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Western Animation / Tales of the Wizard of Oz

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An Animated Adaptation TV series of The Wonderful Wizard of Oz books and the 1939 MGM film, notable as being the first traditionally animated TV series produced by Rankin/Bass Productions (formerly known as Videocraft International). A total of 125 shorts were produced in 1961 and aired in First-Run Syndication, often with its sister series, the stop-motion New Adventures of Pinocchio.

What else was notable about this adaptation was giving certain characters names and new personalities. The scarecrow was named "Socrates Strawman", which was an Ironic Name due to him being The Ditz (since he lacked a brain), the tinman was named "Rusty" and was typically a bully and a jerk to others (due to him not having any heart), and the cowardly lion was named Dandy Lion, but remained his usual cowardly self. Usually, they would try to get what they desire from the Wizard, who could actually perform magic (with his specialty being card tricks), or Dorothy and Toto would help them out of a jam, while trying to avoid (and thwart) the Wicked Witch of the West. The animation production was done in Canada by Crawley Films, ensuring it a home as early morning kids' entertainment on Canadian television well into the 1980s.

In 1962, Dell Comics published a single-ussue Comic-Book Adaptation (Dell Four Color Comics #1308, Tales of the Wizard of Oz) which retold the first few episodes of the series, and Dorothy's arrival in Oz, in kind of a Broad Strokes way.

In 1964, a TV special loosely based on the series was produced, "Return to Oz," (no relation to the Disney live-action film of the 1980s), with refined, slightly more complex character designs and a few recast voices.

From 2003 to 2005, the series was available on Comcast On Demand. Several episodes can also be found on YouTube.

Tales of the Wizard of Oz provides examples of:

  • Adaptation Name Change: In the original books, The Tinman's acutual name was Nick Chopper. Here, his name is Rusty.
  • Adaptational Hairstyle Change: In most depictions of Dorothy (most notably W.W. Denslow's illustrations and the 1939 film) usually have her wear pigtails. Here, Dorothy wears her hair in a ponytail. The 1964 Return to Oz special would have Dorothy wear pigtails though.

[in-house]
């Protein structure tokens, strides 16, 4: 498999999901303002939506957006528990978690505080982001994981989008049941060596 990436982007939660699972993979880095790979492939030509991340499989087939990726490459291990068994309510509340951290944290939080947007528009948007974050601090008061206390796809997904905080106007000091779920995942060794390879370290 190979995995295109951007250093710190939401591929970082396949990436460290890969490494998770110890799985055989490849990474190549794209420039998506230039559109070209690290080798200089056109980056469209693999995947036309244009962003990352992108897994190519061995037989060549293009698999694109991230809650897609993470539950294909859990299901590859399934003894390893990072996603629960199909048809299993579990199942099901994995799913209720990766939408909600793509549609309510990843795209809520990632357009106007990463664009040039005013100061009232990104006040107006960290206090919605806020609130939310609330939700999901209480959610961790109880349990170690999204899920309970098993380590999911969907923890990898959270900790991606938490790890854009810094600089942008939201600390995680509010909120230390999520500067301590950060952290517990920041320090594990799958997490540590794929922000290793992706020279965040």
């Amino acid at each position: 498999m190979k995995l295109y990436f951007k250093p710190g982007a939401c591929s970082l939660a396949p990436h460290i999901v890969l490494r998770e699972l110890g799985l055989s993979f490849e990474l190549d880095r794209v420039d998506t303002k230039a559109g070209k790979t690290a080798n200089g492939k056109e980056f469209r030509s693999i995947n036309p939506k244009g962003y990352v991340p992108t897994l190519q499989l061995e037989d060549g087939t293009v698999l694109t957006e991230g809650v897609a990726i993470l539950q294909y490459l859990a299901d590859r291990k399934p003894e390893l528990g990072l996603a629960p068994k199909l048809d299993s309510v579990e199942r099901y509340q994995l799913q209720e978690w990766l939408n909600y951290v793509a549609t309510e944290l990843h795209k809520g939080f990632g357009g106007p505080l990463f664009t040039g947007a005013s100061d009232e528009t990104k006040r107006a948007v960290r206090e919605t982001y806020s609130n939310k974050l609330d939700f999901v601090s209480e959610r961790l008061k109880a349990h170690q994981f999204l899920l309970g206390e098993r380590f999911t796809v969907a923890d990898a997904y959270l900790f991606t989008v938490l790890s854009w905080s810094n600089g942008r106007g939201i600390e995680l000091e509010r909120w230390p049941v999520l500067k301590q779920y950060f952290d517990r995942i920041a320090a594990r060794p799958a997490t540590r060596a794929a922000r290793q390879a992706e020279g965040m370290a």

• Adaptational Dye-Job:
    • Dorothy's an interesting case. Her hair color wasn't really described in the books, but in the illustrations by John R. Neill (who illustrated most of the Oz books) she's depicted as blonde. Tales from the Wizard of Oz gives her auburn hair like in the MGM movie, but the Dell comic makes her blonde.
    • Toto is specifically and repeatedly described as having black fur in the books, but here he's white.
    • Dandy Lion is orange all over in the series proper, but in the Return to Oz special he has a red mane. In the Dell comic he also has a red mane, but his body is brown.
  • Amazing Technicolor Population: The Munchkins.
  • Amnesia Episode: "The Flipped Lid" involves the Wizard of Oz getting magnesia ("Amnesia! AMNESIA!") when in Topsy-Turvy Town. And then Dandy Lion gets it after the Wizard is cured.
  • Animation Bump: Some episodes have a more "lively" look to their animation and is more detailed, including episodes like "The Fountain of Youth," "The Sound of Munchkins," "Going to Pieces," "The Gusher," "The Hillies and the Billies," "Love Sick," "The Rubber Doll," "Monkey Air Lift," "The Raffle," "The Fire Chief", "The Poet", "The Flying Broom", and "The Brain".
  • Art Evolution: The two-part pilot has a slightly different look to it. It's most noticable with Dorothy, who has Black Bead Eyes, a different dress, and a slightly different-looking ponytail. The series proper has everyone settle into their permanent designs.
  • Artistic License Biology: Dandy's mother in "The Sucker" and Lulabelle in "Mail-Order Lover" are seen each with a mane, despite real lionesses lacking them.
  • Art Shift: The Return To Oz special features updated and more complex character designs, as well as slightly more elaborate backgrounds.
  • Asian Speekee Engrish: The titular character in "Chowy Mein" speaks like this. It's even spoofed: he keeps saying "clues" as "crues," and he even spells it out correctly although he still pronounces it as "crues."
  • Beach Episode: "Beauty and the Beach."
  • Beatnik: The Giant of Cloud Nine in "The Flying Carpet," and the "Munchniks" in "The Poet."
  • Beautiful All Along: The titular character in "The Green Tomato" is seen as an outcast by the other tomatoes due to her being green instead of red. Rusty tries covering her in red lipstick to make her look like a red tomato, until a freak rainstorm washes it off. But the rain also helped her grow, revealing she is actually a green pepper! Naturally, this attracts the attention of several male peppers, to the "green tomato"'s delight.